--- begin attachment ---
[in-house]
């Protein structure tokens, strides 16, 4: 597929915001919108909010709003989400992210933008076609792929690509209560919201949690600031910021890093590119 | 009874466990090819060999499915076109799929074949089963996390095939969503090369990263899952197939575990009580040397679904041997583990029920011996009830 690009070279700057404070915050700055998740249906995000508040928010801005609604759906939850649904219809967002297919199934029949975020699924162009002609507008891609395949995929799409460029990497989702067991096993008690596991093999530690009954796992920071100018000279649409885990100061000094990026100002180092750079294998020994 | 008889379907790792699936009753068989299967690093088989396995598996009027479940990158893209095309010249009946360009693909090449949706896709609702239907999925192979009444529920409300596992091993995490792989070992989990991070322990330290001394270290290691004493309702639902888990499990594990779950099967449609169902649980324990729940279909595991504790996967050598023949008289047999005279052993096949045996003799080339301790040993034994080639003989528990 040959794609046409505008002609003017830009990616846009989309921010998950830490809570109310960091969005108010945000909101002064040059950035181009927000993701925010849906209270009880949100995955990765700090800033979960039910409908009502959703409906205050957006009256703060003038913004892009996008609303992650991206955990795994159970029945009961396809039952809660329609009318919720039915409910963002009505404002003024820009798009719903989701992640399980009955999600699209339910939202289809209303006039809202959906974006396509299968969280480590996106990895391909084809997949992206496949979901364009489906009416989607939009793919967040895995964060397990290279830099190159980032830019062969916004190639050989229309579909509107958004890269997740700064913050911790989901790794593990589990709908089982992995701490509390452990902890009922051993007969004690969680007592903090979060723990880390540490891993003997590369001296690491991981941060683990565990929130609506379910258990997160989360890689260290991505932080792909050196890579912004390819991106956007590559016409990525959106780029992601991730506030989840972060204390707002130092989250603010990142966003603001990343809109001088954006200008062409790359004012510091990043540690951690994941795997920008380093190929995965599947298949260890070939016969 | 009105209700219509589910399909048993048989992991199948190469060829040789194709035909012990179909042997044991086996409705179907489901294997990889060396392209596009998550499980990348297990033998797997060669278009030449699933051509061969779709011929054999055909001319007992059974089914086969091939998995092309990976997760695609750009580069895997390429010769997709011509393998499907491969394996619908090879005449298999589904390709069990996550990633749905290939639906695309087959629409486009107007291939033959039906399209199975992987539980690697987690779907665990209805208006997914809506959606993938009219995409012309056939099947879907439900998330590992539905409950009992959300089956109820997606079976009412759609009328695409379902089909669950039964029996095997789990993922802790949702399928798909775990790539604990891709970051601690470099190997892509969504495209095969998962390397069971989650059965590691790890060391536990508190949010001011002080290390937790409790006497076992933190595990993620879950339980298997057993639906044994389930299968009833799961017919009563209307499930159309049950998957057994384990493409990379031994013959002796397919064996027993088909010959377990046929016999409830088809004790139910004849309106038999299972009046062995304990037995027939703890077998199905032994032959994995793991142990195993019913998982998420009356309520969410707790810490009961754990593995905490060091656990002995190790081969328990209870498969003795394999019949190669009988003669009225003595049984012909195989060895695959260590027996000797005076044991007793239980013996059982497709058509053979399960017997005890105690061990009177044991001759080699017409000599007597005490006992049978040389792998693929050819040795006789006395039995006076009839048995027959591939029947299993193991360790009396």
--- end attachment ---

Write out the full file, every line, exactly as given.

[in-house]
């Protein structure tokens, strides 16, 4: 597929915001919108909010709003989400992210933008076609792929690509209560919201949690600031910021890093590119 | 009874466990090819060999499915076109799929074949089963996390095939969503090369990263899952197939575990009580040397679904041997583990029920011996009830 690009070279700057404070915050700055998740249906995000508040928010801005609604759906939850649904219809967002297919199934029949975020699924162009002609507008891609395949995929799409460029990497989702067991096993008690596991093999530690009954796992920071100018000279649409885990100061000094990026100002180092750079294998020994 | 008889379907790792699936009753068989299967690093088989396995598996009027479940990158893209095309010249009946360009693909090449949706896709609702239907999925192979009444529920409300596992091993995490792989070992989990991070322990330290001394270290290691004493309702639902888990499990594990779950099967449609169902649980324990729940279909595991504790996967050598023949008289047999005279052993096949045996003799080339301790040993034994080639003989528990 040959794609046409505008002609003017830009990616846009989309921010998950830490809570109310960091969005108010945000909101002064040059950035181009927000993701925010849906209270009880949100995955990765700090800033979960039910409908009502959703409906205050957006009256703060003038913004892009996008609303992650991206955990795994159970029945009961396809039952809660329609009318919720039915409910963002009505404002003024820009798009719903989701992640399980009955999600699209339910939202289809209303006039809202959906974006396509299968969280480590996106990895391909084809997949992206496949979901364009489906009416989607939009793919967040895995964060397990290279830099190159980032830019062969916004190639050989229309579909509107958004890269997740700064913050911790989901790794593990589990709908089982992995701490509390452990902890009922051993007969004690969680007592903090979060723990880390540490891993003997590369001296690491991981941060683990565990929130609506379910258990997160989360890689260290991505932080792909050196890579912004390819991106956007590559016409990525959106780029992601991730506030989840972060204390707002130092989250603010990142966003603001990343809109001088954006200008062409790359004012510091990043540690951690994941795997920008380093190929995965599947298949260890070939016969 | 009105209700219509589910399909048993048989992991199948190469060829040789194709035909012990179909042997044991086996409705179907489901294997990889060396392209596009998550499980990348297990033998797997060669278009030449699933051509061969779709011929054999055909001319007992059974089914086969091939998995092309990976997760695609750009580069895997390429010769997709011509393998499907491969394996619908090879005449298999589904390709069990996550990633749905290939639906695309087959629409486009107007291939033959039906399209199975992987539980690697987690779907665990209805208006997914809506959606993938009219995409012309056939099947879907439900998330590992539905409950009992959300089956109820997606079976009412759609009328695409379902089909669950039964029996095997789990993922802790949702399928798909775990790539604990891709970051601690470099190997892509969504495209095969998962390397069971989650059965590691790890060391536990508190949010001011002080290390937790409790006497076992933190595990993620879950339980298997057993639906044994389930299968009833799961017919009563209307499930159309049950998957057994384990493409990379031994013959002796397919064996027993088909010959377990046929016999409830088809004790139910004849309106038999299972009046062995304990037995027939703890077998199905032994032959994995793991142990195993019913998982998420009356309520969410707790810490009961754990593995905490060091656990002995190790081969328990209870498969003795394999019949190669009988003669009225003595049984012909195989060895695959260590027996000797005076044991007793239980013996059982497709058509053979399960017997005890105690061990009177044991001759080699017409000599007597005490006992049978040389792998693929050819040795006789006395039995006076009839048995027959591939029947299993193991360790009396």